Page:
Ben Cox, who graduated in 2008, currently is serving in a neurology residency at Mayo Clinic Rochester.
“Mars Hill did much more than teach me how to memorize or how to pass tests; it taught me how to think,” he said. “As a neurology resident, I see very complex diseases that affect the most complex organ system in the body, the nervous system. I've learned a lot of medical science in college (Grove City College/molecular biology), medical school (University of Cincinnati), and residency, but the basic process of being able to logically think through a complicated issue, figure out what assumptions are being made, and explore alternative explanations is something I learned at Mars Hill in eighth grade Logic class.”
Dr. Cox reflected fondly on “the most influential years of my life” – playing in the Celtic band The Real McCoys, performing on stage, and jumping kilt-clad into the pond with fellow graduate Michael Peters after their last final. That fateful dip is now an MHA tradition for seniors.
“The seven years I spent at Mars Hill were the most influential years of my life,” he said. “I would certainly not be the man I am today without them.”
Q: How did your classical Christian education prepare you for life beyond MHA?
A: I could easily write an entire essay to answer this question and, if I had the time, I likely would. A classical Christian education, rightly understood, ought to touch every aspect of one's life and so it is difficult for me to think of areas of my life now that have not been shaped, in some way, by my education at Mars Hill. For the sake of time, I'll touch on a few key areas.
Intellectually, Mars Hill taught me to think critically about the world. I learned to reason, to argue, and to convey my ideas persuasively through writing and speech. I learned to examine the presuppositions of the culture around me (and myself as well) and to question whether these comport with Scripture. Mars Hill did much more than teach me how to memorize or how to pass tests; it taught me how to think. I have learned a lot since leaving Mars Hill, but the basic process of how to think, reason, and persuade that I learned at Mars Hill has not failed me. Most recently, this has helped me in the field of medicine. As a neurology resident, I see a lot of very complex diseases that affect the most complex organ system in the body, the nervous system. I've learned a lot of medical science in college, medical school, and residency, but the basic process of being able to logically think through a complicated issue, figure out what assumptions are being made, and explore alternative explanations is something I learned at Mars Hill in 8th grade logic class.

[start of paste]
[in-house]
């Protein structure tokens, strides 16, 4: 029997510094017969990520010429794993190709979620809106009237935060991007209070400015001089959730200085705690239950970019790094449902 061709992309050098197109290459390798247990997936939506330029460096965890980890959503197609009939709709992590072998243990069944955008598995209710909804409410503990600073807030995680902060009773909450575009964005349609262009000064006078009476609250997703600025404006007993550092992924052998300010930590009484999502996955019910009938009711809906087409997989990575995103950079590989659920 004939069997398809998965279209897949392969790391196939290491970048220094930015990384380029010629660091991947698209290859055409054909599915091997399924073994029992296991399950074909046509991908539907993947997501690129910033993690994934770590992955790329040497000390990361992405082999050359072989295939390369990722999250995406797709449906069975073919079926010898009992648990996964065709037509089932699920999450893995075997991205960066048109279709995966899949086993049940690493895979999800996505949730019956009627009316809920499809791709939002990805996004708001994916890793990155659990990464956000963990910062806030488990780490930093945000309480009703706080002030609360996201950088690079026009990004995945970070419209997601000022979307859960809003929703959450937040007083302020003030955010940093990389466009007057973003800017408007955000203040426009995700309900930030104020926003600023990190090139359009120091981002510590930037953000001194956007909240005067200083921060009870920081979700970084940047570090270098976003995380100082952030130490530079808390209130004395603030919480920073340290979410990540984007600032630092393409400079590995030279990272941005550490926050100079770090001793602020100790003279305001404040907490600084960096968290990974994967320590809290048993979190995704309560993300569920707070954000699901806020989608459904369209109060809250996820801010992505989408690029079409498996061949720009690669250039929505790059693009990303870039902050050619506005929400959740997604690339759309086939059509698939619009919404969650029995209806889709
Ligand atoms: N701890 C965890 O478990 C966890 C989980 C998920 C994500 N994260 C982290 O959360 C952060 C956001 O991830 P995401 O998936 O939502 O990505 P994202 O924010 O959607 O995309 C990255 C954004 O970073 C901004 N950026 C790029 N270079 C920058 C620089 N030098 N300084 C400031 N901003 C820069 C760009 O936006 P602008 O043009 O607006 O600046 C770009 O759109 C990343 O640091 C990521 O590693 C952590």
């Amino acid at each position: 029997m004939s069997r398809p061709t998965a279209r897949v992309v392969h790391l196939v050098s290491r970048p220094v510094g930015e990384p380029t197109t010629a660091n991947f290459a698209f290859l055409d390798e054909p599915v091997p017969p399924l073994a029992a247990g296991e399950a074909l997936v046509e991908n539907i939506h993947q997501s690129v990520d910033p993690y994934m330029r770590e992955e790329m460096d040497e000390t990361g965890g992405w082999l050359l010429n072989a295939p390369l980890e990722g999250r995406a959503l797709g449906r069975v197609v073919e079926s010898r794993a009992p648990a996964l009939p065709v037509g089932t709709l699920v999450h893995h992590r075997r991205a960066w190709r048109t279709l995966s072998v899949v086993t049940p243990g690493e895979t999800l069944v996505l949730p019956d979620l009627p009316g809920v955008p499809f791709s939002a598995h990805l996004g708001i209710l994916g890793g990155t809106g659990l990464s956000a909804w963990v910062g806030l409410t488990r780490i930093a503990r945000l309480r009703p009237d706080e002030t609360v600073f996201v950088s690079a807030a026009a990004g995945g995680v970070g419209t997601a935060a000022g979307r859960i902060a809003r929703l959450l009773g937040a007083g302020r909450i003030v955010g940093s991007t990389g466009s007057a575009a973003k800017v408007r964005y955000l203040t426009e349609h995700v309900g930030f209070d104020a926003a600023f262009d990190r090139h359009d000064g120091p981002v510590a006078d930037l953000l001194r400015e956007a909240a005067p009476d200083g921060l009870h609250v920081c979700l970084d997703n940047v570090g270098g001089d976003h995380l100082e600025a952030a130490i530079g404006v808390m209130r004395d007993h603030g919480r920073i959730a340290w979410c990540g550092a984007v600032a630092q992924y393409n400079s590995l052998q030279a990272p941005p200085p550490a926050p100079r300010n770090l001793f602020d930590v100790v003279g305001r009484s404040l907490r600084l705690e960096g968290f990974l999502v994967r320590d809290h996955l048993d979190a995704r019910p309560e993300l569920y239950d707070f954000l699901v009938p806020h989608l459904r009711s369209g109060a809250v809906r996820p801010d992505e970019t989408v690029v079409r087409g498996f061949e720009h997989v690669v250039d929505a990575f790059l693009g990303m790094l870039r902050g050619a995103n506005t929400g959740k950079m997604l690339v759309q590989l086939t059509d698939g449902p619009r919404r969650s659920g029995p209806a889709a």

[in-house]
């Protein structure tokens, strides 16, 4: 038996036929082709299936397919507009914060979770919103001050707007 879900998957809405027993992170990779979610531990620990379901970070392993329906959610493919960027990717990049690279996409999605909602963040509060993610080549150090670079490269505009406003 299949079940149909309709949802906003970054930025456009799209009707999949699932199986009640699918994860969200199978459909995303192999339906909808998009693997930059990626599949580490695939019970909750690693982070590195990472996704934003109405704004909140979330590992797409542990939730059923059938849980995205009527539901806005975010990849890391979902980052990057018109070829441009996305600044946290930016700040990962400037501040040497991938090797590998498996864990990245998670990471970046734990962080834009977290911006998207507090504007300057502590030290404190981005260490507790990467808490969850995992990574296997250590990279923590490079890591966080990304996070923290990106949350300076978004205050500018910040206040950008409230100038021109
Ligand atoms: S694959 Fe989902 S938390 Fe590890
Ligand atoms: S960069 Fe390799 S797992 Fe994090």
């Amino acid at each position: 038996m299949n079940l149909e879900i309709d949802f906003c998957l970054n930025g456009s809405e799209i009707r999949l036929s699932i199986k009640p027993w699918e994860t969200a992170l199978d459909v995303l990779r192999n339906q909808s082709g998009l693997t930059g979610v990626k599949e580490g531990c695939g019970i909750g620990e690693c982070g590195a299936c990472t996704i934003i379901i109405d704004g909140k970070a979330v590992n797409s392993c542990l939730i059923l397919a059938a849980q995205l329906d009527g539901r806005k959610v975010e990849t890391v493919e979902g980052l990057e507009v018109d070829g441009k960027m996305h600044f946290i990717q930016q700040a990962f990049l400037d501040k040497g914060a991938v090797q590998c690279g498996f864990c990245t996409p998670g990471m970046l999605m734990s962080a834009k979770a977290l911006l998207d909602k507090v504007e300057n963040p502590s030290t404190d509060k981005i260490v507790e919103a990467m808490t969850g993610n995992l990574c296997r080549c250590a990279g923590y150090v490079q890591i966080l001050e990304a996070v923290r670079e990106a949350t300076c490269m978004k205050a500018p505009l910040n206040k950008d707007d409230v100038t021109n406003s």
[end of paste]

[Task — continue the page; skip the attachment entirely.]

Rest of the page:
Spiritually, Mars Hill helped galvanize my Christian faith. Part of this came from the academic study of doctrine, apologetics, and hermaneutics. Having a solid foundation of how to read and interpret the Bible, answer tough doctrinal questions, and defend my faith has certainly aided in my walk with God and has sustained me in seasons of doubt or discouragement. But perhaps the most important lessons I learned at Mars Hill were the unspoken lessons of seeing Christ modeled daily in my teachers and peers. Mars Hill gave me a taste of what living in Christian community is like and this, above anything else, I think most prepared me for life beyond Mars Hill.
Q: How did your Mars Hill education shape the way you view learning?
A: Mars Hill taught me that education is not just about how to make a living, but about how to make a life. Learning is often viewed in purely utilitarian terms - how will I use this? how will this help me get a good job/college/graduate school? While I don't think learning is less than this, I think it is more. Ultimately, I learn and continue learning in order to become a better person and to understand God's world (and thereby God Himself). I can't do this by only reading medical textbooks (although that seems to be the majority of what I read these days); I need to read literature, poetry, history, and philosophy to keep me from a myopic view of the world and to broaden my understanding of the full breadth of God's truth.
Q: How did MHA impact your career decision?
A: Mars Hill taught me the doctrine of vocation - that whatever I find to do can and should be done to the glory of God and to the furtherance of his kingdom. There is great freedom but also great responsibility in this. Radical changes in the world come through simple faithfulness to this calling.
Q: Do you have a favorite Bible verse?
A: Psalm 63, Psalm 103.
Q: What are some of your hobbies?
A: I enjoy music (I play mandolin, guitar, and banjo), reading, rock climbing, and backpacking.